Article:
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Receta de Caldo Gallego - Galician Soup Recipe

La Tienda Kitchens

  • 4 hours 30 minutes
  • 6 servings
Galician Soup Recipe
Galicians in the north of Spain have relied on this delicious, fortifying stew to fight off the winter chill. Simple, yet satisfying, smoky chorizo sausage and jamón add depth of flavor to this classic dish, featuring greens and white beans.
Rated 4.5 Stars


  • 1 1/2 cups dried white beans
  • 8 1/2cups water, chicken or vegetable stock
  • Salt and pepper
  • 1medium yellow onion, cut in ¼” slices
  • 2cooking chorizos, cut into pieces
  • 1ham bone, or smoked ham hock
  • 1/4lb of guanciale, smoked pork belly or pancetta, cubed
  • 2tsp sweet smoked paprika
  • 2fresh bay leaves
  • 1tsp fresh thyme or ¼ tsp dried
  • 1tbsp olive oil
  • 1generous lb waxy potatoes, peeled and diced
  • 1generous lb turnip tops, alternatively kale, Swiss chard or savoy cabbage, rinsed and coarsely chopped
  • Olla de Hierra (Traditional Stew Pot) or 2-quart heavy bottom pot
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Cover the beans in 3 inches of cold water and allow to soften in the refrigerator overnight. 


Next day, drain the beans. In an olla de hierra or 2-quart heavy bottom pot add the olive oil, onions and chorizo; cook over medium heat until onions soften and chorizo starts to brown, about 10 minutes. Add the beans, ham bone, guanciale and the liquid. Bring to a boil. Then reduce heat. Season with salt, pepper, paprika, bay leaves and thyme and simmer on moderately low heat, covered, for about 1 hour, or until the beans are just tender.  


Remove the ham bone and add the potatoes and vegetables. Continue cooking for another 30 minutes.  

Serve the soup in earthenware bowls with crusty bread and a bright, citrusy Albariño wine. 

Nutrition Facts

Calories 1634; Total Fat 88.2 gr (113%); Saturated Fat 33 gr (165%); Cholesterol 358 mg (119%); Sodium 2001 mg (87%); Total Carbohydrates 66.2 gr (24%); Fiber 12.2 gr (44%); Sugars 2 gr; Protein 130.9 gr; Vitamin D 0%; Calcium 25%; Iron 104%; Potassium 37%.

* Percent Daily Values are based on 2000 calorie diet. Your Daily Values may be higher or lower depending on your caloric needs.

Reviews (9)

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February 2021

Rated 5 Stars

My mom used manteca añeja, which is what they called unto in Galicia, and is what gives the special flavor to the caldo gallego o pote. Grelos is the greens used, but I use collar greens here which is very similar, if not the same. For the unto, since we buy whole serrano hams, I cut the fat of the ham and let it age in the refrigerator for 3 or 4 months until it has de añejo flavor.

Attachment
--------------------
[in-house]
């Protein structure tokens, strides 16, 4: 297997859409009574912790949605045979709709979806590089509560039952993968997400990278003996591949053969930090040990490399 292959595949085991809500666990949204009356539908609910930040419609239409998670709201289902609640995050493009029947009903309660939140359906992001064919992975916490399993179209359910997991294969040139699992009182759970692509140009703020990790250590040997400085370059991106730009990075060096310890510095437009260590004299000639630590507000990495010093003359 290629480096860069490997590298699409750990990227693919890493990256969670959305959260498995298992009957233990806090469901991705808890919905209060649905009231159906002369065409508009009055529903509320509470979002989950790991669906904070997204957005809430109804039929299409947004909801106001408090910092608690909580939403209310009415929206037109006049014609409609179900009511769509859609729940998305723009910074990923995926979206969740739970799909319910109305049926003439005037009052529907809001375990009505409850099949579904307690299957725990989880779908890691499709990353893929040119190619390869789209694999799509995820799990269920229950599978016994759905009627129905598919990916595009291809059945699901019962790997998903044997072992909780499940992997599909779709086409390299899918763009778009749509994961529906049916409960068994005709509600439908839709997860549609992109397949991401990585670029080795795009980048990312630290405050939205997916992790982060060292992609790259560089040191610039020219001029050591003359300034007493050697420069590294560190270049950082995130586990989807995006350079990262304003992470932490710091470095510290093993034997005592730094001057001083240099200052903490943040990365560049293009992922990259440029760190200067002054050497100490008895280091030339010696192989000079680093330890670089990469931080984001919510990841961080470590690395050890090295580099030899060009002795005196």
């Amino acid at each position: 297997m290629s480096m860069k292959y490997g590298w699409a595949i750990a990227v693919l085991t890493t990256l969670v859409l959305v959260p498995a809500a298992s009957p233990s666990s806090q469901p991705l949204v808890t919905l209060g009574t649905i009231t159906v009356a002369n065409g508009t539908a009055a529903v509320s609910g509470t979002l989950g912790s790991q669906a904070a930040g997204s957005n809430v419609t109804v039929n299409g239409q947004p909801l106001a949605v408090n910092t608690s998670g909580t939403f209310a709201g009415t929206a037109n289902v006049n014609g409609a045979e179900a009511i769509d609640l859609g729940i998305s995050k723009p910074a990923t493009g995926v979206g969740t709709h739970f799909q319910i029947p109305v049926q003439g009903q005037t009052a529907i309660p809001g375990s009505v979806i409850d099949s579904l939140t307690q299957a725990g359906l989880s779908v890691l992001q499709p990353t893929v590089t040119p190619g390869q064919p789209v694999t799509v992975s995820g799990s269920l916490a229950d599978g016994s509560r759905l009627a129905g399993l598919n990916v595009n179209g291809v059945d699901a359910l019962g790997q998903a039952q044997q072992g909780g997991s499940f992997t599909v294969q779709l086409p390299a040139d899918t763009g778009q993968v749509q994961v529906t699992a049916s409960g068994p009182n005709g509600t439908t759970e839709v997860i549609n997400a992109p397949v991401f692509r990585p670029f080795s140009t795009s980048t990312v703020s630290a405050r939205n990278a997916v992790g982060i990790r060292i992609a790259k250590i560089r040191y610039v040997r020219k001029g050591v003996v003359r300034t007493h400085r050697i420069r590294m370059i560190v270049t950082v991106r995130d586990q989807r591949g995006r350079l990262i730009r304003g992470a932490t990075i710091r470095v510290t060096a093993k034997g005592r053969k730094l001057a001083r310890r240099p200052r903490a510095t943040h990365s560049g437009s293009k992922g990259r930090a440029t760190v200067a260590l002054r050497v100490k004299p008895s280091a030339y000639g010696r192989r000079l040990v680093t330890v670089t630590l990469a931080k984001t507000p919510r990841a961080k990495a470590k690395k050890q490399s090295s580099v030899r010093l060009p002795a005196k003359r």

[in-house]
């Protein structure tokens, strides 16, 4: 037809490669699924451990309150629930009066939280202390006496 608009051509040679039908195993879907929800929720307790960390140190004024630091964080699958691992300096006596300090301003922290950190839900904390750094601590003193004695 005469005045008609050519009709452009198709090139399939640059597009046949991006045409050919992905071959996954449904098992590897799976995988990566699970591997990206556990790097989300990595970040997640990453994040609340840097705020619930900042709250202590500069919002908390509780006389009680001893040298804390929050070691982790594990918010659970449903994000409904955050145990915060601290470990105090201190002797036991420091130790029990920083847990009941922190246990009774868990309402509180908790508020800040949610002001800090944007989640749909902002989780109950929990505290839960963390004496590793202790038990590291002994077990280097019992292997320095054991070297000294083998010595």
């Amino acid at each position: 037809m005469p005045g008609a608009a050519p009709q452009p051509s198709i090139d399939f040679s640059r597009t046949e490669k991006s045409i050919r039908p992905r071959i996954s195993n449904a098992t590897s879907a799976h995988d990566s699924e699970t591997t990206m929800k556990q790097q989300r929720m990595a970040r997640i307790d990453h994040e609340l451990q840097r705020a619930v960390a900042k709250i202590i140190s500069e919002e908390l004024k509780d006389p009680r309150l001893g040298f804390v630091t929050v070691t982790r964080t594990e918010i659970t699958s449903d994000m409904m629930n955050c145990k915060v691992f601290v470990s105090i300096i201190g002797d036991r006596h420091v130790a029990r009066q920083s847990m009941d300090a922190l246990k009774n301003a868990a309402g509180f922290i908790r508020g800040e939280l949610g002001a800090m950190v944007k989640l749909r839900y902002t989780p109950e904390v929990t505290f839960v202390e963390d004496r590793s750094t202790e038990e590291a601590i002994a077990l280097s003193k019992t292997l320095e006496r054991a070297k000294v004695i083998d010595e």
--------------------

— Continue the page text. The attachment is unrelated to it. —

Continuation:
February 2018

Rated 5 Stars

Made this tonight. Used regular cabbage and it worked fine. Used new potatoes - also OK Yummy

February 2018

Rated 5 Stars

Sencillo y gustoso....”unto” untar verbo ...untar con aceite virgen o mantequilla o sherry de Jerez o aceitunas picada fina

October 2017

Rated 5 Stars

My favorite, which I fix every fall to get me through the winter and beyond. I just asked a friend in Spain and "unto" is animal fat or commonly know as lard. I use kale as the greens and it's fabulous if I must say so myself,

March 2017

Rated 4 Stars

I grew up eating Caldo Gallego, as my father was from a hamlet outside of Lugo. My mother, who was Puerto Rican, learned to make it from him. Both of them would make it relatively often and I always loved it. I now make it on my own, often adding my own touches (different greens and occasionally different meats). Good Spanish chorizo is a must, however.

March 2017

Rated 4 Stars

My mother made this all the time. It was a staple in our house especially in the winter. She used broccoli rabe for the greens because it was so much more readily available. I've made it couple of times successfully using pork belly. I would really like to use "unto" but don't know what that translates into in English and I can't seem to find it. I just remember what it looks like but have no idea what it actually is.

October 2015

Rated 4 Stars

My parents are from Galicia and made this hearty "potaje" often, they were from a small village near Chantada, Lugo, Galicia. The "greens" were always Collard greens and the meats included. chorizo, lacon (ham hocks), tocino (thick bacon slab), and "Unto" which is what makes caldo gallego, no unto no caldo gallego. You can find "unto" in Miami and New York.

January 2015

Rated 4 Stars

My abuela used kale and the results are great. Everyone is surprised that there isn't some chicken broth or other base to the soup. It's not the most attractive looking of dishes, but the taste more than makes up for it.

June 2011

Rated 5 Stars

I love this soup! In Cuba we also add chard and salt pork to the recipe. It is a meal all on its own with some fresh bread!

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